Broyard: I think that has been an area of ​​opportunity for us. We experienced near meteoric growth initially and added nearly 20 employees per year in the first six years. In fact, I would say that in some ways the market pulled us “on our skis”…and then there was the pandemic. Before the pandemic, I would say we did a good job of maintaining our values, exactly because they were derived from what our staff loved most about our product – that is, it “fostered connection human”. We’ve built a culture around having tough conversations face-to-face and over a beer; and then, against every instinct and desire we had, we had to close our offices and promote social distancing while trying to “foster human connection” virtually. Like every other company, we have struggled to recreate the organic connections upon which innovation and teamwork depend; but, with the opening of our very first head office in a few weeks, I am convinced that we will be able to rediscover our cultural magic. We are at a unique moment in our company’s history, where the best thing we can do is get back to our purpose and let it serve as the North Star by which we navigate the perilous journey of grounding. ‘ladder.

Marquis: What prompted Creature Comforts to seek B Corp certification? What impact has this had on your day-to-day operations?

Broyard: We like to joke that the B-Corp certification asked us, because it was through the observation of a member of the University of Georgia business school that we even heard about the certification. We were contacted by a program director at UGA’s Terry College of Business, who gave us a book on the subject, along with his statement that (according to him) we “were already a B Corp.” And, although we had never heard of a B Corp before receiving this recommendation, our CEO and then our Community Manager both agreed that the certification was worth pursuing.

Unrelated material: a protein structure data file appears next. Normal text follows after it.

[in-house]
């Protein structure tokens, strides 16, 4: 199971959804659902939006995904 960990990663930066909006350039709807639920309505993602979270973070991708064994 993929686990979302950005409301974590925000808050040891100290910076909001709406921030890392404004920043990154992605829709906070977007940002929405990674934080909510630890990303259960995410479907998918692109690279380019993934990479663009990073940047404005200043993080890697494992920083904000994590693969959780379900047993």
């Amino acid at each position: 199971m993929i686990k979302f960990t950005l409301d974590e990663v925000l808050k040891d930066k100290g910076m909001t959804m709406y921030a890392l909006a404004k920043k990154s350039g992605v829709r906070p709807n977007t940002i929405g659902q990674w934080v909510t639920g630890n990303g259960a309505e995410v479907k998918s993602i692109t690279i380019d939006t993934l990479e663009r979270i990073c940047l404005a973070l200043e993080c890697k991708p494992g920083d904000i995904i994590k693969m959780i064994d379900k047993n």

We specifically sought B-Corp certification for it to impact our day-to-day operations, as the B-impact assessment served as our benchmark of best practices across the five impact domains. . We’ve pulled off several ideas and written dozens of policies, based on an ongoing engagement with the Assessment, led by our current Community Manager and self-proclaimed “Resident B-Keeper”, Ally Hellenga. Finally, in addition to program and policy insights, we have also used evaluation to establish goals by establishing certification breakpoints as targets for our internal and external efforts. We have just excitedly highlighted all of this with the release of our first-ever Impact Report, released in conjunction with the annual B Corp month.

Marquis: What priority is given to sustainability in your brewing process? How do you balance making a great product while reducing waste?